ICT in education integration in the Kingdom of Saudi Arabia

The Kingdom of Saudi Arabia is a relative newcomer to prioritising the integration of technology in education, and this has had benefits in that there were many opportunities to learn from what has worked well (and to avoid the pitfalls) in terms of technology integration in other countries with a longer history of doing so. The Ministry of Education (MoE) in KSA began to make comprehensive reforms and created cohesive plans to redevelop the educational system and to improve student learning and educational outcomes by integrating ICTs in the curriculum and in pedagogic processes in the 1990s. The policies from the 5th Saudi National Development Plan (1990–1995) and the 6th Saudi National Development Plan (1996–2000), under the guidance of the Ministry of Planning (MoP, Kingdom of Saudi Arabia), resulted in ICT integration becoming more visible within the Saudi education system, with for example the introduction of computer science as an elective course in primary education and as a compulsory course in secondary education (MoP, Kingdom of Saudi Arabia 1990, 1996). The General Project for Curriculum Development (GPCD), a national project launched by the Ministry of Education in 1998, further aimed to develop education through ICT integration across a range of aspects, including: curricula, teachers’ skills, teaching strategies and teaching and learning environment.

During the subsequent 7th, 8th and 9th Saudi National Development Plans (2000–2014), further actions to provide ICT skills training to teachers and learners, and to promote ICT integration in the classroom, were initiated by the MoP Kingdom of Saudi Arabia (2000) and the Ministry of Economy and Planning MoEP, Kingdom of Saudi Arabia (2005, 2010) respectively. The importance of integrating web-based technologies in teaching and learning contexts was foregrounded with the launch of the Watani project in 2000, the Saudi schools` net (Internet) project implemented by the Ministry of Education, which aimed to enhance ICT integration in education by initiating actions to: develop learners’ ICT skills, enhance teachers’ ICT skills, create ICT-enabled learning environments that were responsive to the needs of learners and teachers, improve educational processes to support effective ICT skills development, and prepare learners to engage in the knowledge economy (MoE, Kingdom of Saudi Arabia 2000). In 2007, the Ministry of Education implemented a country-wide project for general education known as the “King Abdullah bin Abdulaziz Project for General Education Development” which became known as the Tatweer project (2007–2023), which aimed to reform educational outcomes through a greater integration of technology in public school contexts. The Ministry of Education established the Tatweer Education Holding Company (TEHC) in 2008 to implement the Tatweer project. The Tatweer strategy had ten main goals including the goal ‘to increase the use of ICT to improve the quality of education’ (MoE, Kingdom of Saudi Arabia 2007), which was to be implemented through a range of development programmes focused on integration of ICT to: develop teachers’ skills, develop curricula, enhance schools’ activities and improve the school environment.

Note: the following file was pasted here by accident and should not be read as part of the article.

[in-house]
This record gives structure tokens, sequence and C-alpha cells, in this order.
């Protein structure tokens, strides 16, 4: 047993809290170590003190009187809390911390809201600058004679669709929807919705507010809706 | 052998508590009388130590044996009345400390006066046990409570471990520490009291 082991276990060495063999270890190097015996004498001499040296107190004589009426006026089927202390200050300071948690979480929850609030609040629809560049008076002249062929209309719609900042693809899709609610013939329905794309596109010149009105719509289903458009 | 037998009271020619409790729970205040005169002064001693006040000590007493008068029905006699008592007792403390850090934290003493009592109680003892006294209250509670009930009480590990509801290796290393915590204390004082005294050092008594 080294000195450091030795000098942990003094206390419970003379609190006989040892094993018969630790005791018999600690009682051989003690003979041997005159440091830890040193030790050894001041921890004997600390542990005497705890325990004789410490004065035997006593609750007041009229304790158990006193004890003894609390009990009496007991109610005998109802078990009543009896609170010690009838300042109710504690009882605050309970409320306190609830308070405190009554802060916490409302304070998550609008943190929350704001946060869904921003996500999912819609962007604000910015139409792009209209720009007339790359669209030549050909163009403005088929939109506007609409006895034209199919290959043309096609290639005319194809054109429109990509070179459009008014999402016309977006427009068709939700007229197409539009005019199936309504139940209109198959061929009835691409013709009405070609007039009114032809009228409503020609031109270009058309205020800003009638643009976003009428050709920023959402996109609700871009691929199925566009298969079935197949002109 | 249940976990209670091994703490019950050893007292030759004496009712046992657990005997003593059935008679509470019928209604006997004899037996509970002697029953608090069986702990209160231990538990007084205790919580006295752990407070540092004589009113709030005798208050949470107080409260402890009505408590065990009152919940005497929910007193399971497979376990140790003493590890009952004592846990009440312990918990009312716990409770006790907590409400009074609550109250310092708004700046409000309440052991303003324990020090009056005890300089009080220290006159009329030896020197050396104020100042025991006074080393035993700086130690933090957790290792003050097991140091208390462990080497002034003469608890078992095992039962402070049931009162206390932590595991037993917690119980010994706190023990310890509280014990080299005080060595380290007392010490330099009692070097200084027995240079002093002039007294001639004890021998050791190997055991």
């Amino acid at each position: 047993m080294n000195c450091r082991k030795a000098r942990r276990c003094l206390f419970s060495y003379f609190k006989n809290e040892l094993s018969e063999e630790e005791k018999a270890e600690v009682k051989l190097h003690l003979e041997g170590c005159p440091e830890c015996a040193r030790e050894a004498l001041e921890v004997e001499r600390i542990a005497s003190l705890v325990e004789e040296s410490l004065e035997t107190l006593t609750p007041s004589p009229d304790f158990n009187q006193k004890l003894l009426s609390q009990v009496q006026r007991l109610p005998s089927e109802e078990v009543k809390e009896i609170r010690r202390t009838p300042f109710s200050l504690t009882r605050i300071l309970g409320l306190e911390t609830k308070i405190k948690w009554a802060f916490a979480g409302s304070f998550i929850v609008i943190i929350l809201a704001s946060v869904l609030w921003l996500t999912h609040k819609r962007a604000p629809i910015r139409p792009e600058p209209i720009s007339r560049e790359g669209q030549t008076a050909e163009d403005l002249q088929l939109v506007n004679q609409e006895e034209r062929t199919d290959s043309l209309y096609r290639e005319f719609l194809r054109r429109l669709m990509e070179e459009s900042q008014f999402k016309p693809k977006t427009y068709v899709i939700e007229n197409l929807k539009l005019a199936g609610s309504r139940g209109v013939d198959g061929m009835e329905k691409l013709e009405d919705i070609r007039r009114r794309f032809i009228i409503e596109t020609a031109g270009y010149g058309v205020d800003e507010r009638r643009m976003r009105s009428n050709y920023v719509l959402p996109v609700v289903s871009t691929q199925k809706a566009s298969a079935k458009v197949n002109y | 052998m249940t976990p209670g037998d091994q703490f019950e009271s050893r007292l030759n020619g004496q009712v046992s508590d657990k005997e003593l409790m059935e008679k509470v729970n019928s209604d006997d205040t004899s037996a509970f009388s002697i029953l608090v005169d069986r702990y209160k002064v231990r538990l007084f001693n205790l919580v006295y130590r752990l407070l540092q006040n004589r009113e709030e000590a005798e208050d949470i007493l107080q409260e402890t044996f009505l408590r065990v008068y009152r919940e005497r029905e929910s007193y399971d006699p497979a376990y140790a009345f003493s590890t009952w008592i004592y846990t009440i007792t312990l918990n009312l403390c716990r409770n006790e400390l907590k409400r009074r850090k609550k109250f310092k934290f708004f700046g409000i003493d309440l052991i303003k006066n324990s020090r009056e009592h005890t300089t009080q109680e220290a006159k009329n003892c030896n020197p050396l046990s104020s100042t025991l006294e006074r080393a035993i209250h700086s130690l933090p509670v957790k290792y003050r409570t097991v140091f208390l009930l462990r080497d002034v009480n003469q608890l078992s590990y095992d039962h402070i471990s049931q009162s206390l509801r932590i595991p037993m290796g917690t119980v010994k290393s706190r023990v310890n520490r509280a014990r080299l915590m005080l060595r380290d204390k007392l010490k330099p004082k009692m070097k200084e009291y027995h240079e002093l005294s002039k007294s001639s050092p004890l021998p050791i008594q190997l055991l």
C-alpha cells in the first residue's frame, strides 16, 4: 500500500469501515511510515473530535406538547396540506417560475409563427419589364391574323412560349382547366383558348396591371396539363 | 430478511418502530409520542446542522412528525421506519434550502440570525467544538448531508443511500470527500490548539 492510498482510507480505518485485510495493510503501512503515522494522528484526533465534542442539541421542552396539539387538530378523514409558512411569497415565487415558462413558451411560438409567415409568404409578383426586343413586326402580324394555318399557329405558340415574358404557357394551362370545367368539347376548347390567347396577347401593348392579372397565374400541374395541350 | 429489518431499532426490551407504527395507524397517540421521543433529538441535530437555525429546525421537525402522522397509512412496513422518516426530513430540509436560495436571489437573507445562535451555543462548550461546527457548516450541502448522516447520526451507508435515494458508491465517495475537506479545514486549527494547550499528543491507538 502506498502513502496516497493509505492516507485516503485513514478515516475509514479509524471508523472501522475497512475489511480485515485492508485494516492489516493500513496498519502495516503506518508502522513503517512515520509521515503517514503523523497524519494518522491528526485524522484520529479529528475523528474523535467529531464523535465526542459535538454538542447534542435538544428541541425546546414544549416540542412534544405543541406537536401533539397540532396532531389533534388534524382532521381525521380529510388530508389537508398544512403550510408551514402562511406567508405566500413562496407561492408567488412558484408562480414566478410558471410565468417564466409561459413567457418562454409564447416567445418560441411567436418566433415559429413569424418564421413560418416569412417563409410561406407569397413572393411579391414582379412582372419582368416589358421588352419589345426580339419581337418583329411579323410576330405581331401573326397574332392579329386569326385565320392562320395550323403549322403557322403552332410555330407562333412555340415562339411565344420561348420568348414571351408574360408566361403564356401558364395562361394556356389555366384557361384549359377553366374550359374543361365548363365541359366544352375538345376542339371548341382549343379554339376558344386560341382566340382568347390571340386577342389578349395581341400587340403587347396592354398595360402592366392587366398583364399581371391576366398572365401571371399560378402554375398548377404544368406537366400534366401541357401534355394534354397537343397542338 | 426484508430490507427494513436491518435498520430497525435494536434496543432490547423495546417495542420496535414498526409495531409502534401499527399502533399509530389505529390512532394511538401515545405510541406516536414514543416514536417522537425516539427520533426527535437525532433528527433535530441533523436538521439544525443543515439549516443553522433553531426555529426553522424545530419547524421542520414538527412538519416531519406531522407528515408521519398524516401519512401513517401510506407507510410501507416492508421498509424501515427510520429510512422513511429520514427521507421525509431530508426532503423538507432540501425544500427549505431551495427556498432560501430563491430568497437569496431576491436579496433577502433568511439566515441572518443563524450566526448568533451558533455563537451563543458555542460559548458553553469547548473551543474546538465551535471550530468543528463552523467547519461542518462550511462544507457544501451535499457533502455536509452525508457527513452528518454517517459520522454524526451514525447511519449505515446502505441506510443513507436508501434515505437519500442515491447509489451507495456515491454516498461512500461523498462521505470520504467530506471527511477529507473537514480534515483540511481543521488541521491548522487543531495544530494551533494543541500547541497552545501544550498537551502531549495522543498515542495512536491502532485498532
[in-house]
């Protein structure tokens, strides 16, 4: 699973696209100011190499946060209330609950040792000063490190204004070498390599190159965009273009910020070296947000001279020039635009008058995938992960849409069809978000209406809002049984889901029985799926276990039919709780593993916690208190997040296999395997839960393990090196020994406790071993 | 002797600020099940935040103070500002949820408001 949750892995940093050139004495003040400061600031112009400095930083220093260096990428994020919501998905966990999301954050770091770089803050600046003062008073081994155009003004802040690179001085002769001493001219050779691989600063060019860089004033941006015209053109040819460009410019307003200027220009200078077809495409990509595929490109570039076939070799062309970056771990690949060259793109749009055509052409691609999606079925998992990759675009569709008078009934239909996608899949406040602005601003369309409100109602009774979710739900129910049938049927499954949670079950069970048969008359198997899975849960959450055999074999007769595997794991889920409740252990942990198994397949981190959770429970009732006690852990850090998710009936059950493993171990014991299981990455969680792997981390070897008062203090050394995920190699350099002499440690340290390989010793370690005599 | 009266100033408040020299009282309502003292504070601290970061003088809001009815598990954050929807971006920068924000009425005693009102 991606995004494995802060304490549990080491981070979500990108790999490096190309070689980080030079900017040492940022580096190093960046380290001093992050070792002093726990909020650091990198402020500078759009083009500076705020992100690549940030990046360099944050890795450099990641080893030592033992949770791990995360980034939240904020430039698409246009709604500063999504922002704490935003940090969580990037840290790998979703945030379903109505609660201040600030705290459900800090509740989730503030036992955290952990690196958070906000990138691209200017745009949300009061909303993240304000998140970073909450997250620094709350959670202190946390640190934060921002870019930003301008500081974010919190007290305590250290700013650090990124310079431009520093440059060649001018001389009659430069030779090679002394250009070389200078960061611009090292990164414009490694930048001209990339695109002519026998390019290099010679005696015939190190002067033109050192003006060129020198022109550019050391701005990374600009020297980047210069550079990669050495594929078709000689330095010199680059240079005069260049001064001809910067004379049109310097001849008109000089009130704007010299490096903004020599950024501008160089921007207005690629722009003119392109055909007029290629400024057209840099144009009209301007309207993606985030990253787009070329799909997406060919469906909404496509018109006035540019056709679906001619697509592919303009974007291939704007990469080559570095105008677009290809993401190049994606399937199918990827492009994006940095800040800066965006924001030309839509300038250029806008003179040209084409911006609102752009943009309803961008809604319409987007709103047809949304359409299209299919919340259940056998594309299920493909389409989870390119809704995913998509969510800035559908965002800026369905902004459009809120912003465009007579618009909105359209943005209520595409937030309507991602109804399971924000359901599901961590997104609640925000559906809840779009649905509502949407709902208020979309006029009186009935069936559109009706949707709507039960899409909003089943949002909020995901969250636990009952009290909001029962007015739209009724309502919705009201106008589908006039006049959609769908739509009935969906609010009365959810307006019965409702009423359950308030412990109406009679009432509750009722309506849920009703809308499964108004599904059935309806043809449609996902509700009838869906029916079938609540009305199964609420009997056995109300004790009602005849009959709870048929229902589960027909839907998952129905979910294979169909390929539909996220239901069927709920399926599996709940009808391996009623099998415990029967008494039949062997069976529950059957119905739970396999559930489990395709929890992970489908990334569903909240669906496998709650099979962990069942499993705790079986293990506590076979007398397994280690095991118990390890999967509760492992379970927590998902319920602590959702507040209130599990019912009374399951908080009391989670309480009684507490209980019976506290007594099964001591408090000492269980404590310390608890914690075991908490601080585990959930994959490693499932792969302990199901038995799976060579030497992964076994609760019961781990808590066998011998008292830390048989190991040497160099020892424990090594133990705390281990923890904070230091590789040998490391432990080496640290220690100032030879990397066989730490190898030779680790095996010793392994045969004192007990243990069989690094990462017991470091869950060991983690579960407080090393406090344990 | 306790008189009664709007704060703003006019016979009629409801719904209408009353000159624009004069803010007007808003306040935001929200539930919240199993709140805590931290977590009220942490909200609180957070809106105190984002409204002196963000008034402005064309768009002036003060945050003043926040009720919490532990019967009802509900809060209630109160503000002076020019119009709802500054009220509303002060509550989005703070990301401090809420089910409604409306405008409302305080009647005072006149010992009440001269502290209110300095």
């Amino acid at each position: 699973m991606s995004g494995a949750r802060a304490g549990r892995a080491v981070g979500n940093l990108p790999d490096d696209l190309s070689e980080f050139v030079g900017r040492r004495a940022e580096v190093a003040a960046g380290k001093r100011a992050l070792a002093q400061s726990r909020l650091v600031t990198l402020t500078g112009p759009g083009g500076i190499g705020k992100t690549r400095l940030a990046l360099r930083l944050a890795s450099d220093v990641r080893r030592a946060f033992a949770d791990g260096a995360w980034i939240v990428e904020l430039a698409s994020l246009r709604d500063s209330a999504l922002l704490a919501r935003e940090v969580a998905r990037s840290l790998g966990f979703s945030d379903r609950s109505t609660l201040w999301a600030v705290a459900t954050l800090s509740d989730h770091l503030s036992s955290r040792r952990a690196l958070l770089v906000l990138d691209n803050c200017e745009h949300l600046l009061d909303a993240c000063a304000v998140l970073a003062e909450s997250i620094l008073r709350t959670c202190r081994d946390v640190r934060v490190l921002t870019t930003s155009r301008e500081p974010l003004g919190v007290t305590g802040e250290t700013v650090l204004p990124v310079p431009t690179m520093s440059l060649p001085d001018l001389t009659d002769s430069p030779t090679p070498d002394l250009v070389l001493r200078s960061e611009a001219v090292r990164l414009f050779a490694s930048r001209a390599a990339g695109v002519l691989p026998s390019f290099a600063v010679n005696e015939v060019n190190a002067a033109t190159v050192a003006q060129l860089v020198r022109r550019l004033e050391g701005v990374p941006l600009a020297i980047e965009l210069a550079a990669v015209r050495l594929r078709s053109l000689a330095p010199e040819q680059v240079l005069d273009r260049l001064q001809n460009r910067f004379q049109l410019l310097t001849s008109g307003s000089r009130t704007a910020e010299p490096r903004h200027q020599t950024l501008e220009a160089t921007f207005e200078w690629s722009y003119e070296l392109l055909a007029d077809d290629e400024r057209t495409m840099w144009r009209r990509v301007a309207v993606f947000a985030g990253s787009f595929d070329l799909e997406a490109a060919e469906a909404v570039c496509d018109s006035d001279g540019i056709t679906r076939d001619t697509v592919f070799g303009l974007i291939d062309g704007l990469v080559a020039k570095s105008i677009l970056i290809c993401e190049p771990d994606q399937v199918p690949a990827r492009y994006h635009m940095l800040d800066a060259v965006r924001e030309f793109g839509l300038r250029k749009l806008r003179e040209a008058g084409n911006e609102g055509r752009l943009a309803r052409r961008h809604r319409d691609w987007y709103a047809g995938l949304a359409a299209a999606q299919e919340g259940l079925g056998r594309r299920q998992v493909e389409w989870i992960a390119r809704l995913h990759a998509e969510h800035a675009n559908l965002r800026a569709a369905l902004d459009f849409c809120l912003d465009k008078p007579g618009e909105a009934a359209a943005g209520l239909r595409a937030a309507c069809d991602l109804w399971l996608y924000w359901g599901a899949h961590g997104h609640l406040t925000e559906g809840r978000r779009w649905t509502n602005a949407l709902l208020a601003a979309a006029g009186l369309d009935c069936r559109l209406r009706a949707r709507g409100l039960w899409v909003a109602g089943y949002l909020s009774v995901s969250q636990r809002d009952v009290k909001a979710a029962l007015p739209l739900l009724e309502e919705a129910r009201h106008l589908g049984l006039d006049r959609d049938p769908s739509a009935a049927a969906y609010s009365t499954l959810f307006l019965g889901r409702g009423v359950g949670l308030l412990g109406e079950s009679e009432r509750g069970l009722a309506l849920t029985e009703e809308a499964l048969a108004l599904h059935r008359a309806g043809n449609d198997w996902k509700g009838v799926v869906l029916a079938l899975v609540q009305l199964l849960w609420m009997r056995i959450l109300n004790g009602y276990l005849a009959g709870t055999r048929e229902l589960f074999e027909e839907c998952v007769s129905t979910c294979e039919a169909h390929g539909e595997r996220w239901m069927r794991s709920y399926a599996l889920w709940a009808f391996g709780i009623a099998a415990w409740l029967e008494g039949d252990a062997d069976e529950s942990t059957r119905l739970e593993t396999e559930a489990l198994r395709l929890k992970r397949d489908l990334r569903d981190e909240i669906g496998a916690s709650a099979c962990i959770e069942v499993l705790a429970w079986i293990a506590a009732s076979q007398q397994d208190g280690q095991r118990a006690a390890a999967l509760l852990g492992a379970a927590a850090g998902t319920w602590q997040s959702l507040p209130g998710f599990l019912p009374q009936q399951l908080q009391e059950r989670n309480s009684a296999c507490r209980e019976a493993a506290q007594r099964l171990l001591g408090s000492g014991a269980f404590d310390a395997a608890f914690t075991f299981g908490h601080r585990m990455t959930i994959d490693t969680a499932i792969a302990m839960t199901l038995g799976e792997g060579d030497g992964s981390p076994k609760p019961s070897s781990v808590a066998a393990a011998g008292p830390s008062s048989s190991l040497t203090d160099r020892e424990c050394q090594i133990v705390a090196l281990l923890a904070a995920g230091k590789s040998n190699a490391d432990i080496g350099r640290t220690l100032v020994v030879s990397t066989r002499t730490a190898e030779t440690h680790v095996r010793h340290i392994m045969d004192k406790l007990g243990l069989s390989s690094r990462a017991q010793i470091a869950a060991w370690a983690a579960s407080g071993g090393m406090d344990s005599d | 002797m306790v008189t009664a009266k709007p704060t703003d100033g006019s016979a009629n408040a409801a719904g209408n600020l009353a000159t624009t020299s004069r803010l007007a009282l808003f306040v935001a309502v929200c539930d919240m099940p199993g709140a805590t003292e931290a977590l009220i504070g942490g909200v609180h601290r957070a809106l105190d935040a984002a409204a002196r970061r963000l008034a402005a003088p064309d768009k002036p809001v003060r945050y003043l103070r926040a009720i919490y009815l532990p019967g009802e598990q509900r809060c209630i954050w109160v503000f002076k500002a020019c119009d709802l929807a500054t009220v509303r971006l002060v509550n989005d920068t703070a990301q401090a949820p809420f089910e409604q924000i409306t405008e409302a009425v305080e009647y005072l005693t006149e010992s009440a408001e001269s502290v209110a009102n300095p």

The 10th Saudi National Development Plan (2015–2019), launched by the Ministry of Economy and Planning in 2015, listed 24 objectives that were to be prioritised, which included the need to upskill teachers and learners in ICT (MoEP, Kingdom of Saudi Arabia 2015). The 10th National Development Plan thus supported actions that promoted ICT skills development and integration in education. Finally, the National Transformation Program (NTP) 2016–2020 was lunched by Kingdom of Saudi Arabia at the beginning of 2016 to respond to the Saudi Vision 2030 programme. The NTP programme had some general objectives underpinned by technological skills development and integration of technology within education systems, such as: ‘improving the recruitment, training and development of teachers, improving the learning environment to stimulate creativity and innovation, and improving curricula and teaching methods’ (Kingdom of Saudi Arabia 2016b).

ICT in education integration in the Republic of Ireland